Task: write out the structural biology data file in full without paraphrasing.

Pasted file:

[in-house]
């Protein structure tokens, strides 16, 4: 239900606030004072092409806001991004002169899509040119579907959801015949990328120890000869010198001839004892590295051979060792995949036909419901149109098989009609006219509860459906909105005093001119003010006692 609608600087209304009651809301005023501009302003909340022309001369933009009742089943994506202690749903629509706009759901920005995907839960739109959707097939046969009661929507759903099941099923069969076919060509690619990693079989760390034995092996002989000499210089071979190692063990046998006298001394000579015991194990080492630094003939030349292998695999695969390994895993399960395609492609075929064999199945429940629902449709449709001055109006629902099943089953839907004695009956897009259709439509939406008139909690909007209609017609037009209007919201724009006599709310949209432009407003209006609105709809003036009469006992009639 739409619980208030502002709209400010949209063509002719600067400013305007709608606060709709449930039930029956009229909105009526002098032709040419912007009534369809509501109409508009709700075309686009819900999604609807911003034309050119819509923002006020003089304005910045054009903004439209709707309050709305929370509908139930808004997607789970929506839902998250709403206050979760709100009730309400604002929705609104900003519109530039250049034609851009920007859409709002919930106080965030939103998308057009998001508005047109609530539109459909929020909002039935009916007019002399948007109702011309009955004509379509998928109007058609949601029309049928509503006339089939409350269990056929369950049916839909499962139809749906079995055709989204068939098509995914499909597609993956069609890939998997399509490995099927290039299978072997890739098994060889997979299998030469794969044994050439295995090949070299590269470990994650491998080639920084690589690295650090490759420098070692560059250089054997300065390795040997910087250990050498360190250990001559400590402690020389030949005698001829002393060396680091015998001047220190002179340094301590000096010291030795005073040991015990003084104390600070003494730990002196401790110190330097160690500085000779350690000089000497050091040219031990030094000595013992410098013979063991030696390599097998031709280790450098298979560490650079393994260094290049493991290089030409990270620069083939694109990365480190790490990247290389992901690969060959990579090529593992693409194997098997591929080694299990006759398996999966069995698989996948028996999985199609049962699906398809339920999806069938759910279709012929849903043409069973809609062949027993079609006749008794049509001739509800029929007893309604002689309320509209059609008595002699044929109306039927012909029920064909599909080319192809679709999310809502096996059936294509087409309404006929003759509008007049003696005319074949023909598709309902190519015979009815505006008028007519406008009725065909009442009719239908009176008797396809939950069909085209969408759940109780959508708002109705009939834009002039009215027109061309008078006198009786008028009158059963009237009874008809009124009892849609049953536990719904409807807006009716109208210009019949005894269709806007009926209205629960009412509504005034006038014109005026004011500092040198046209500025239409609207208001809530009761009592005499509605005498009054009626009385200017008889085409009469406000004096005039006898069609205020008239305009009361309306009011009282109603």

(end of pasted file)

[in-house]
């Protein structure tokens, strides 16, 4: 239900606030004072092409806001991004002169899509040119579907959801015949990328120890000869010198001839004892590295051979060792995949036909419901149109098989009609006219509860459906909105005093001119003010006692 609608600087209304009651809301005023501009302003909340022309001369933009009742089943994506202690749903629509706009759901920005995907839960739109959707097939046969009661929507759903099941099923069969076919060509690619990693079989760390034995092996002989000499210089071979190692063990046998006298001394000579015991194990080492630094003939030349292998695999695969390994895993399960395609492609075929064999199945429940629902449709449709001055109006629902099943089953839907004695009956897009259709439509939406008139909690909007209609017609037009209007919201724009006599709310949209432009407003209006609105709809003036009469006992009639 739409619980208030502002709209400010949209063509002719600067400013305007709608606060709709449930039930029956009229909105009526002098032709040419912007009534369809509501109409508009709700075309686009819900999604609807911003034309050119819509923002006020003089304005910045054009903004439209709707309050709305929370509908139930808004997607789970929506839902998250709403206050979760709100009730309400604002929705609104900003519109530039250049034609851009920007859409709002919930106080965030939103998308057009998001508005047109609530539109459909929020909002039935009916007019002399948007109702011309009955004509379509998928109007058609949601029309049928509503006339089939409350269990056929369950049916839909499962139809749906079995055709989204068939098509995914499909597609993956069609890939998997399509490995099927290039299978072997890739098994060889997979299998030469794969044994050439295995090949070299590269470990994650491998080639920084690589690295650090490759420098070692560059250089054997300065390795040997910087250990050498360190250990001559400590402690020389030949005698001829002393060396680091015998001047220190002179340094301590000096010291030795005073040991015990003084104390600070003494730990002196401790110190330097160690500085000779350690000089000497050091040219031990030094000595013992410098013979063991030696390599097998031709280790450098298979560490650079393994260094290049493991290089030409990270620069083939694109990365480190790490990247290389992901690969060959990579090529593992693409194997098997591929080694299990006759398996999966069995698989996948028996999985199609049962699906398809339920999806069938759910279709012929849903043409069973809609062949027993079609006749008794049509001739509800029929007893309604002689309320509209059609008595002699044929109306039927012909029920064909599909080319192809679709999310809502096996059936294509087409309404006929003759509008007049003696005319074949023909598709309902190519015979009815505006008028007519406008009725065909009442009719239908009176008797396809939950069909085209969408759940109780959508708002109705009939834009002039009215027109061309008078006198009786008028009158059963009237009874008809009124009892849609049953536990719904409807807006009716109208210009019949005894269709806007009926209205629960009412509504005034006038014109005026004011500092040198046209500025239409609207208001809530009761009592005499509605005498009054009626009385200017008889085409009469406000004096005039006898069609205020008239305009009361309306009011009282109603």